Lactose Intolerance - What Is It?

People often confuse food allergies and food intolerances because of the similarities in symptoms. However, a food intolerance differs greatly from a food allergy. A food intolerance is a difficulty in digesting a certain food whereas a food allergy involves the immune system. In most cases, a food intolerance is not life-threatening, but symptoms such as nausea or diarrhea can be uncomfortable. This month’s memo will focus on lactose intolerance –the most common food intolerance.

In this issue:
• What is lactose intolerance?
• Tips for managing food intolerance
• Vegetable of the Month: Spinach
• Nutrition Fact of the Month: Useful terms listed on food packages
• Nutrition Tip of the Month: Yogurt cones
• The CACFP Rock Star of the month is Ms. Cecilia Bras, a licensed family child care provider from Maui, HI. In addition to serving healthy and diverse meals, Ms. Bras incorporated the Hawaiian language in her daily curriculum.
• CACFP News: NAEYC Annual Conference and Expo in Washington, DC was November 20-23, 2013. NFSMI presented Basics of Good Nutrition, What Is It?

December 2013 Issue:

Foods: The Importance of Developmental Readiness

Often called baby food or solid food, complementary foods offer additional nutrients when breastmilk and/or iron-fortified formula is no longer enough for healthy growth and development. As a child care provider, parents may ask you questions about starting and serving complementary foods. Understanding this, it’s important to know the basics of developmental readiness and how it relates to starting complementary foods.

In this issue:
• Introducing complementary foods
• Basics of developmental readiness
• Fruit of the Month: Grapefruit
• Nutrition Fact of the Month: Overeating
• Nutrition Tip of the Month: Incorporate colorful plates and eating utensils at mealtime
• The CACFP Rock Star of the month is Ms. Lisa Barnes. Ms. Barnes is a director of a non-profit organization where she serves as a community collaborator for her local housing redevelopment and housing authority’s youth afterschool program. She provides healthy meals to four public housing sites feeding in excess of two-hundred children on a daily basis.

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Summer 2014 – Feeding Options

In South Dakota contact Julie McCord (605) 773-3110 or for more information on summer feeding options.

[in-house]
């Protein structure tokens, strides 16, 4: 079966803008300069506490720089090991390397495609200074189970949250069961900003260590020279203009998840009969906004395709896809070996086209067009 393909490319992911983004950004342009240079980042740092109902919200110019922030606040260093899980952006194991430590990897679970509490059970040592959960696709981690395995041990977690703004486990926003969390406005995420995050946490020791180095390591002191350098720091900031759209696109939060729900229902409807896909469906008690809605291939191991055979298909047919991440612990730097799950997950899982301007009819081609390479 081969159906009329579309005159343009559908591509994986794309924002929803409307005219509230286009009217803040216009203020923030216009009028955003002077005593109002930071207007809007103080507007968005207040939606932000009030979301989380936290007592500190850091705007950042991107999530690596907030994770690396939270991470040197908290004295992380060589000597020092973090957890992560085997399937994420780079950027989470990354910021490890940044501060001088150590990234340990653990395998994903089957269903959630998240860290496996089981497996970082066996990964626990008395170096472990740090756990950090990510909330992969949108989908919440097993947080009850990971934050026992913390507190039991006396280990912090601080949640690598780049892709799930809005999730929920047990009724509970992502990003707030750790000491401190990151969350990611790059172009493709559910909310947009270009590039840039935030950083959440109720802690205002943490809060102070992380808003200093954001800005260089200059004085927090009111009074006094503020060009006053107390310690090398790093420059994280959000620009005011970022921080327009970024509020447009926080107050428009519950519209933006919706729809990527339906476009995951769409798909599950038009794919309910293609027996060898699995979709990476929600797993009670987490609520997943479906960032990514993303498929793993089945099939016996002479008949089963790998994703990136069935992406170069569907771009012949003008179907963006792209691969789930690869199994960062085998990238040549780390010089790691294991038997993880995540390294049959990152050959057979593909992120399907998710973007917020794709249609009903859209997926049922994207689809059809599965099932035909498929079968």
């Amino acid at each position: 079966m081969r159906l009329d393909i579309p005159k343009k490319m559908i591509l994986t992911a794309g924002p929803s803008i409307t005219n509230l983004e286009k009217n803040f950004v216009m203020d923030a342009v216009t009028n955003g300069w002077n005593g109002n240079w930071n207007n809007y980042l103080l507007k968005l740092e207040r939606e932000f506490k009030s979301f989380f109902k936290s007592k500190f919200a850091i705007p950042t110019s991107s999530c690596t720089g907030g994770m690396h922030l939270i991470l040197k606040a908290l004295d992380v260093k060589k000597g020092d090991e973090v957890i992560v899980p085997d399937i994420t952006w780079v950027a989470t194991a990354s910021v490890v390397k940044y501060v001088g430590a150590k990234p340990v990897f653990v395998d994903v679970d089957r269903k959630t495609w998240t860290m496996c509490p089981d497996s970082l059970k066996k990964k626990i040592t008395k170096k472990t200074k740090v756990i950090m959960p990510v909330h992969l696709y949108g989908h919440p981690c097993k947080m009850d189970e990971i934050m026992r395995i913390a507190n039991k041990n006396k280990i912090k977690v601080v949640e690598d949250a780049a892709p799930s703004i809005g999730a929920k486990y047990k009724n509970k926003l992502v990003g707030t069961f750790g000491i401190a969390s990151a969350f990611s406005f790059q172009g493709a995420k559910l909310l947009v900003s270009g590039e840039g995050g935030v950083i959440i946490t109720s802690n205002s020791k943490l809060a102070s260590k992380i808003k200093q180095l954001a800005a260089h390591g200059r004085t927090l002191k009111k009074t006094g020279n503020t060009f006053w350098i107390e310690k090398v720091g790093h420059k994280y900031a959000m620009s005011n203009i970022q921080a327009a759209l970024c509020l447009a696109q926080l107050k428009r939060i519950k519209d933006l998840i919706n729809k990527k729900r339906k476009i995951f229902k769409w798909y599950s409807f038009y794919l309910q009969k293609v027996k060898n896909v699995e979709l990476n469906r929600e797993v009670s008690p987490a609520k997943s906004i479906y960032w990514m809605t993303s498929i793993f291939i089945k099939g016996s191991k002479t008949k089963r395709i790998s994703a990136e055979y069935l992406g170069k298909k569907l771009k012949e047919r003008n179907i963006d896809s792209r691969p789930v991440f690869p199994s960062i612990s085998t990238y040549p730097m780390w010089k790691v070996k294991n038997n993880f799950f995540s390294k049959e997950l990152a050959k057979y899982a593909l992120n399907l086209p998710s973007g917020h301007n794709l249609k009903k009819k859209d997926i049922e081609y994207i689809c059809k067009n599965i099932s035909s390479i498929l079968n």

The sites participating in summer meals last year are displayed on the FRAC website or under Documents click on Free Summer Feeding Sites.

The South Dakota Department of Education, Child and Adult Nutrition Services Summer Feeding website is still being updated with the new forms and will not be complete until February 1, 2014. Please do not download outdated forms. These dates are subject to change, as we are still waiting on national guidance for some of the programs, but have set the following dates:

February 2014 - Watch for mailing from Child and Adult Nutrition Services reminder to check summer website for application, training registrations and dates.

March 1, 2014 – Deadline to register for all returning and new or potential sponsor for Summer Food Service Program and NSLP Seamless Summer trainings.

March 13, 2014 - Prior Successful Sponsor of SFSP Administrative Webinar 2-4:30 CT/1-3:30 MT

March 27, 2014 - NSLP Seamless Summer Webinar 2-4:30 CT/1-3:30 MT (New Program Review Format)

March 25, 2014 - SFSP New or Potential Sponsor - Administrative Training and application assistance all day Pierre, SD with snow date of April 1, 2014.

The Administrative workshop is required for all new administrative (office staff) and sponsors is set for March 25, 2014 in Pierre with a snow date of April 1.

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TEFAP – Wish List Deadline in January

The Emergency Food Assistance Program is conducting a survey from each sponsor inquiring your wish list for the USDA Foods/Commodities you would like to see offered in the next year. The survey was sent to you by email in early December and is due to our office by January 6, 2014. Those who have submitted their input, thank you!

If you have not done so, please complete the form as soon as possible. The form provides a list of the potential state-offered foods to order from. Please rank the top 25 food items on the wish list that your agency would like to see made available to you, with 1 being the first item you would like to see and 25 the lowest ranking of the top 25.

Many items will not get a ranking. Since you have direct contact with the participants, I am relying on your help with determining the needs of our patrons.

January 13 – 23 for March delivery
February 10 – 20 for April delivery

For questions relating to food pantries and soup kitchens on TEFAP, contact Julie McCord, (605) 773-3110 or

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Plan now for upcoming School Meal Program changes – SODIUM

The first sodium target will go into effect SY2014-15. There are weekly average maximums for both breakfast and lunch, broken out by grade group. You can view those at

What can I do this year?

• Look at menu analysis from prior years or conduct an analysis this year to determine current level. Keep in mind changes made after the last analysis.

• Become familiar with sodium sources, ways to reduce it, flavorings that can be used in place of table salt. A resource at National Food Service Management Institute’s Lessons 33 and 34 at

• Read labels, product statements, and fact sheets to determine sodium levels